|Piano lessons are a unique experience and
are more than just
a music lesson. It is a learning experience that coordinates
one's mind, hands and fingers, and spirit. It can also
serve as the basis for all
Answers to these frequently asked questions are written
by a pianist and piano pedagogue Ms.
Yoon Huh. During many years
of teaching piano to children of all ages and all levels,
she was asked many questions by parents. And some of the
most frequently asked questions by parents are listed below.
This page will be continuously updated with more questions
in the future.
When should my child begin his/her piano
The average age from my experience is about five years
old. But the age can be younger depending on the interest of
the child. At these age, a child normally has the attention span
to sit for ten to fifteen minutes and simple
rhythmic and melodic patterns can be taught. Depending on
the teacher, various methods may be used to provide the child
with a positive attitude experience during their initial piano lessons.
How long should my child practice?
There is no set time for practicing, however, it is
important that a child spends quality time with his/her
piano rather than quantity. It is also very important to
have concentrated and focused practice session on a daily
How do I know if my child has talent?
Talent or gift is something that a child is born with.
You probably heard this phrase said many times, "oh, that
child is so talented", this simply means that the child is
very natural at what he/she is able to do. Playing the piano
maybe very natural and easy to that child. He/she may learn
a piece of music in few days rather than few weeks,
memorizing a piece of music is easy and not a struggle.
Performing in front of the public is fun and exciting. And
most of all, the child wants to play the piano and simply
enjoys making music.
My child performs better at home than in his/her
Children are most comfortable at home than anywhere else.
When a child goes to his/her piano lessons, he/she will feel
the tension and the anxiety to play their best to their
teachers. It is important that the teacher allows child to
feel at home. In my lessons, I spend first few minutes
talking and listening to the child's weekly events so that
the child can settle into lessons more easily.
When is my child ready for competition or
A competition means that your child is being judged on
how he/she is performing by other teachers and musicians. A
competition may not necessarily be a positive experience for
all children, however, it is necessary in order to award the
best in the field and in that particular age category.
Usually, when a child is ready to enter competition, he/she
will enjoy playing for people and feels very confident. This
is the best sign that the child is ready to go out and be
judged by other musicians and not just by the child's piano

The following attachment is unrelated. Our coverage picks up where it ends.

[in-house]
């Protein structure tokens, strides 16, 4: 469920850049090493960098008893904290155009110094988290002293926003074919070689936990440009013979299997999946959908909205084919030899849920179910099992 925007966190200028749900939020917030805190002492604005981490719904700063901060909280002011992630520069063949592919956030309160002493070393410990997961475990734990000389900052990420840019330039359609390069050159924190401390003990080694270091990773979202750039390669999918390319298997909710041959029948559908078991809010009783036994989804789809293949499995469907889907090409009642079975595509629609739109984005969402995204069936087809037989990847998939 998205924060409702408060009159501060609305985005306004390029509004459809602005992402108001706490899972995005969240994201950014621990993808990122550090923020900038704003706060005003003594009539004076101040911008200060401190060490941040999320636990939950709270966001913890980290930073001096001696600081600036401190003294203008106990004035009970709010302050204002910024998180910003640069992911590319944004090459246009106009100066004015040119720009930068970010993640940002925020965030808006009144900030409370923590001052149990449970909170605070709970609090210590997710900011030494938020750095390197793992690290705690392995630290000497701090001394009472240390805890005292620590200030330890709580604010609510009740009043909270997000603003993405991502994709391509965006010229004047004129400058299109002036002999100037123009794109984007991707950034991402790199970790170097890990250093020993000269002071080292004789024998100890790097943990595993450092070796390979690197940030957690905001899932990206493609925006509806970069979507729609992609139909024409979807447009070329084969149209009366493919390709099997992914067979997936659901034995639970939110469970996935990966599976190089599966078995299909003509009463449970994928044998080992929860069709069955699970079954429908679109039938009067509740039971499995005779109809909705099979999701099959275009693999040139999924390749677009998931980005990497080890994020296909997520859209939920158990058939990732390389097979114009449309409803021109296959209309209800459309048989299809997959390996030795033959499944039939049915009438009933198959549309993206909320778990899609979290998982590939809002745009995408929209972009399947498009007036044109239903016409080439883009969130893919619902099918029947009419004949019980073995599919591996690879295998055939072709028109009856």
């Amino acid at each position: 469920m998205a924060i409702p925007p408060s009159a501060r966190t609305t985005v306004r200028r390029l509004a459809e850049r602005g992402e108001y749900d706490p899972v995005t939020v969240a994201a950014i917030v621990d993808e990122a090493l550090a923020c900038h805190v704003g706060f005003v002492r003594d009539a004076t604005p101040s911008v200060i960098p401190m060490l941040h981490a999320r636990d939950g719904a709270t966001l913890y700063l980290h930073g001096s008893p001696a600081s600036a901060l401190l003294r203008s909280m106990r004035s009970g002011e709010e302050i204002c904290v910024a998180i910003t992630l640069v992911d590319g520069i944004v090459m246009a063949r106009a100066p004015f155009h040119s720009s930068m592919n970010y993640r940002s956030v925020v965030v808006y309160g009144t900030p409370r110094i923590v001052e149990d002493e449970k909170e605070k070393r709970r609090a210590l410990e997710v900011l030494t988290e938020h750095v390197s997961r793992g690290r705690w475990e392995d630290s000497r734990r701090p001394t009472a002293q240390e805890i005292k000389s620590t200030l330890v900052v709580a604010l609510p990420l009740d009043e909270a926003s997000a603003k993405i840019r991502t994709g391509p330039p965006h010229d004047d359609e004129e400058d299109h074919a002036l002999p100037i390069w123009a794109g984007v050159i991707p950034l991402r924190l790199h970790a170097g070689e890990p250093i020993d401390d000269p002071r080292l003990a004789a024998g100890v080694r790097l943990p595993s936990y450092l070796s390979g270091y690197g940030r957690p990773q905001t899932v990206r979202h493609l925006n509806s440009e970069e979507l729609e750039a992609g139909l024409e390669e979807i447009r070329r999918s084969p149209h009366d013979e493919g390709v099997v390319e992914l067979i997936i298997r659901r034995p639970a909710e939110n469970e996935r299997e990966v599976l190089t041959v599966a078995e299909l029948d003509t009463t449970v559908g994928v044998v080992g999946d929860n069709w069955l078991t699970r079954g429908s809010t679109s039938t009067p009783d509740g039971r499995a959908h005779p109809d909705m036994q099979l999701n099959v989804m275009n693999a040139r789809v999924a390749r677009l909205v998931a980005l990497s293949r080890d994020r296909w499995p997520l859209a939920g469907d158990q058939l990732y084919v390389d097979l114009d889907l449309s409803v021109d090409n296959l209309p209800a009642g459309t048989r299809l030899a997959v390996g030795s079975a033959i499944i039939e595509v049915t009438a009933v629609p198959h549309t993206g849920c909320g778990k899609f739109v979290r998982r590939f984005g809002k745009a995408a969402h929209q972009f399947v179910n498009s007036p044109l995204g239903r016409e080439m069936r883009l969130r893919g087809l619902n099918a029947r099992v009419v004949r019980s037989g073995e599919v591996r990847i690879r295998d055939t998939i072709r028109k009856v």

My child practices too fast, what can I do to
Most frequent reason why a child practices fast is to get
it over with the practicing. And most of the time, students
like to play fast. It's very showy and exciting. One way to
avoid this fast playing is to use a metronome. A child
usually finds this interesting. Another way is to practice
clapping the rhythm singing the melody and practicing each
hand separately on a slower pace.
My child is not reading the notes, but rather
plays by ear. How can I help him/her?
In the beginning, it is easier to play by ear than to
actually read the notes on the page. Depending on the piano
teacher and how early the child begins his/her lessons, a
rote learning maybe used. A rote learning simply means that
the child will imitate what the teacher is playing. Once the
rote learning is enforced, a transition from rote to reading
notes must be done in a very careful way. Many of the times,
a child will memorize the notes quickly so that he/she
doesn't have to look up at the book. If this happens too
often, a child's ability to read notes will improve very
slowly. In order to avoid this kind of situation, the child
must practice reading notes before playing the new piece.
Learn the patterns of moving notes and use flashcards to
practice note reading. And writing notes of the pace they
are playing will certainly help.
My child has stage fright and refuses to play in
front of people other than his/her family, why?
It's very natural to be nervous in front of the public.
Children's feeling become very sensitive and excited when
they have to go up on the stage and perform. They feel as if
the whole world is watching them. This is the reason why the
teacher must prepare the child with confidence and build a
self-respect for his/her musical ability. Throughout the
year, the teacher builds self confidence into the child and
allows him/her to express their feelings verbally as well as
My child has difficult time memorizing his/her
music, how can I help?
Memorization means retaining information in one's mind.
How do you memorize music? by playing the music over and
over again? This type of memorization is called finger
memory and it will work for beginners. However, as the child
progresses and plays more demanding pieces, finger memory is
unreliable. The child must memorize by studying the piece's
structure, form, harmonic and melodic aspects of music. If
these theoretical works are studied very carefully, the
child should be able to retain many pieces of music in